25 June 2018

India’s Indo-Pacific Embrace – Analysis

By Rajeev Ranjan Chaturvedy*

Area covered by the Indo-Pacific biogeographic region. Graphic by Eric Gaba, Wikipedia Commons.  India’s perspective on peace and prosperity in the Indo-Pacific was outlined by Prime Minister Narendra Modi during his recent visits to New Delhi’s maritime neighbours – Indonesia, Malaysia and Singapore.

India is courting peril by aligning militarily with the United States

by Bharat Karnad

The nixing of the Iran nuclear deal, the Trans-Pacific Partnership, and the Paris Agreement are only some of the many ways that the United States has alienated its closest allies.1 President Donald Trump has already roiled the milieu by demanding that allies do more for themselves and rely less on his country.2 The United States, an inconsistent and unreliable friend even under prior US administrations, has increasingly become a feeble and feckless ally. Increasing military alignment, let alone a strategic partnership, with the United States would be a liability for India.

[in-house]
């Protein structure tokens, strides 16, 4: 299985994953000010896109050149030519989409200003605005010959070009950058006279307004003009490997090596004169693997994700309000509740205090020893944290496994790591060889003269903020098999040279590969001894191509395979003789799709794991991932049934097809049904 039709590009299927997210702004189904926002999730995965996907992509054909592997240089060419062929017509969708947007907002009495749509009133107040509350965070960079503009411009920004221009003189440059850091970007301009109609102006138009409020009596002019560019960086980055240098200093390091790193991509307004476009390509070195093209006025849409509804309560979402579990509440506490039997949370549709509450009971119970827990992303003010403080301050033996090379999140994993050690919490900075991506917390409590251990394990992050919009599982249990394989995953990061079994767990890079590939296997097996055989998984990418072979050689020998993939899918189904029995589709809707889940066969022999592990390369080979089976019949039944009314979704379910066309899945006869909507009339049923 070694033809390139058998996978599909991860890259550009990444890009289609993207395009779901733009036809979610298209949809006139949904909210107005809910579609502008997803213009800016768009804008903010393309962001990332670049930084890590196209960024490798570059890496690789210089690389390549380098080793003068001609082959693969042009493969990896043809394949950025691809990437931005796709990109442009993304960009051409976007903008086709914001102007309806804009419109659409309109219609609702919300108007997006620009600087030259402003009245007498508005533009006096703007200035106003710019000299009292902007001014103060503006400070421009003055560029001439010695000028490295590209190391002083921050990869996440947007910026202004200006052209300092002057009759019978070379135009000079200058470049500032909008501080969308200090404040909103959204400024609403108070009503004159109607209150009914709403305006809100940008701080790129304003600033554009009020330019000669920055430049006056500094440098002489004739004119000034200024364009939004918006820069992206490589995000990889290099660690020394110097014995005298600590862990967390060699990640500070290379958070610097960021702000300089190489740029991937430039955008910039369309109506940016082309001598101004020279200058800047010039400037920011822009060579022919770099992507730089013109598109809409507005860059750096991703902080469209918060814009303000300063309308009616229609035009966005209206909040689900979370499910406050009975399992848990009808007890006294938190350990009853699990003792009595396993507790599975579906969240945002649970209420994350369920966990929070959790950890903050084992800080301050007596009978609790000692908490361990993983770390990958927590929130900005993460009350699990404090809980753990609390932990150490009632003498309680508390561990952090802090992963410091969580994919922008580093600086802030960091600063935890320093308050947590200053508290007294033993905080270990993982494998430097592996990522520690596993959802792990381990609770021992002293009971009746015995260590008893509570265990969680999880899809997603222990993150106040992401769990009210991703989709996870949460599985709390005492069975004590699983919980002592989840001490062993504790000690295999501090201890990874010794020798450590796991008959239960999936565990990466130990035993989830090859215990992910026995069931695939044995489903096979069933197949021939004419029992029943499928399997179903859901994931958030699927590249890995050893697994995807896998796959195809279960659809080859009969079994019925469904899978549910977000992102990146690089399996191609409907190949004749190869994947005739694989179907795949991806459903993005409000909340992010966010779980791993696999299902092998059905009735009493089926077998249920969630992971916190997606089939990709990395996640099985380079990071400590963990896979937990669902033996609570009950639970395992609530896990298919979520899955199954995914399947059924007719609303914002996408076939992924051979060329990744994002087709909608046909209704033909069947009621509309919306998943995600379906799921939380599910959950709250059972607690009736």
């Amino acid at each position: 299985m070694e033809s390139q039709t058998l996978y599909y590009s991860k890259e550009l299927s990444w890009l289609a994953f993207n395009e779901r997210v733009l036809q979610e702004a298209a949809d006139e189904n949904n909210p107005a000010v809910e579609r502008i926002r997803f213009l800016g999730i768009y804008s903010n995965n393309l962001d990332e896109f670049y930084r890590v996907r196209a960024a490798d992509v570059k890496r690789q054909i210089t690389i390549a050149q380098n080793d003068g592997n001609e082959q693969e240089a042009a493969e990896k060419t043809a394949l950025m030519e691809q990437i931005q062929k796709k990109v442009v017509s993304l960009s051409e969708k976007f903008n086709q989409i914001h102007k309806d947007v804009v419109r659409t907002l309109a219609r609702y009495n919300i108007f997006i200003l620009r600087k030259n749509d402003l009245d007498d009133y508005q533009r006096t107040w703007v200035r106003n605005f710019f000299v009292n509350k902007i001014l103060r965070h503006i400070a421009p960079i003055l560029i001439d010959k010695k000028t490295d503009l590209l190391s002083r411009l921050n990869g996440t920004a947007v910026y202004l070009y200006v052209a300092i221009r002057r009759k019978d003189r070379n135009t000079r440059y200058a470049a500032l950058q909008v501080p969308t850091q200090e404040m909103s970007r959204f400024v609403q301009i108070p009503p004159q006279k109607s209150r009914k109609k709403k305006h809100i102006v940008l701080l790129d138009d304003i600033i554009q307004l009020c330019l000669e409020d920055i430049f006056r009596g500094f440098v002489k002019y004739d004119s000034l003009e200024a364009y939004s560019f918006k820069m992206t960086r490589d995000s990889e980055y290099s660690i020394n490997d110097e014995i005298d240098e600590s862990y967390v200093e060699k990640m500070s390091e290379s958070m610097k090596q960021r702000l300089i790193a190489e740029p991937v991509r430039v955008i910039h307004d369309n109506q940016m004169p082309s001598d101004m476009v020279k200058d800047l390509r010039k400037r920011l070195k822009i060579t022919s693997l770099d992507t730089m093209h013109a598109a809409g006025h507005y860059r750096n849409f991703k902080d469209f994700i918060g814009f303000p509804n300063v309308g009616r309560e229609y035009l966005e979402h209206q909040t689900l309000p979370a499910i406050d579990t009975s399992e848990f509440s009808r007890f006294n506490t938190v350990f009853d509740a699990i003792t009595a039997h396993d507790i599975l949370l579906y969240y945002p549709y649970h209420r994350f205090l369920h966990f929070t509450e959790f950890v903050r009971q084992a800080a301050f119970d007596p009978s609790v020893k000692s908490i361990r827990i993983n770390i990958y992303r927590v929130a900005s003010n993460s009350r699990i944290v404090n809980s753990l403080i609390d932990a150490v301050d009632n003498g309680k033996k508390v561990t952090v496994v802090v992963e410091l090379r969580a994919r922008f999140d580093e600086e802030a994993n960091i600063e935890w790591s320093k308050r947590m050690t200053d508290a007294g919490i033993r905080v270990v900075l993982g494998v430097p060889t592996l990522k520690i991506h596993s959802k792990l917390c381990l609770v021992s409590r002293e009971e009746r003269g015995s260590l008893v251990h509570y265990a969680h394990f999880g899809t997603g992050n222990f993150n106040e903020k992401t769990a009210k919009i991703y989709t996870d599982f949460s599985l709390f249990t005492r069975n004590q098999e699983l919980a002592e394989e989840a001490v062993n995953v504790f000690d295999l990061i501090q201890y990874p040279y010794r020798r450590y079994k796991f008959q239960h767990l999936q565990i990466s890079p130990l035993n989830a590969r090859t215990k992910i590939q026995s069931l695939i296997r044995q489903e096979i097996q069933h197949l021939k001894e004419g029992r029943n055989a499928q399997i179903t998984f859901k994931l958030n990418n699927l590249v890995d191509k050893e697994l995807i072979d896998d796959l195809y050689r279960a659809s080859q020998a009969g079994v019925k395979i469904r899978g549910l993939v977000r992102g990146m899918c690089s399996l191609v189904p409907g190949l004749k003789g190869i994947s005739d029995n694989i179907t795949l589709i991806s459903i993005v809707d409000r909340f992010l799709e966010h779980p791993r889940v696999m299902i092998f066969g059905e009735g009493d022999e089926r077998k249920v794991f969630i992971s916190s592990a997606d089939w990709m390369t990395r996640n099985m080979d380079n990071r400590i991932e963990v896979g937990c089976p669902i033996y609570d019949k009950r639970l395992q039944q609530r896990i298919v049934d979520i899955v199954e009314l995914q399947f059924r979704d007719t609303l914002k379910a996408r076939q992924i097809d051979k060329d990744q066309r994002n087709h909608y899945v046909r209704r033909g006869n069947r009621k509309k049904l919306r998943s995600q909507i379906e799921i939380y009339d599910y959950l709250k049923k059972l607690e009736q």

Who Lost the South China Sea?


The South China Sea is central to the contest for strategic influence in the larger Indo-Pacific region. Unless the US adopts a stronger policy to contain Chinese expansionism there, the widely shared vision of a free, open, and democratic-led Indo-Pacific will give way to an illiberal, repressive regional order. US Defense Secretary Jim Mattis has spoken out against China’s strategy of “intimidation and coercion” in the South China Sea, including the deployment of anti-ship missiles, surface-to-air missiles, and electronic jammers, and, more recently, the landing of nuclear-capable bomber aircraft at Woody Island. There are, Mattis warned, “consequences to China ignoring the international community.”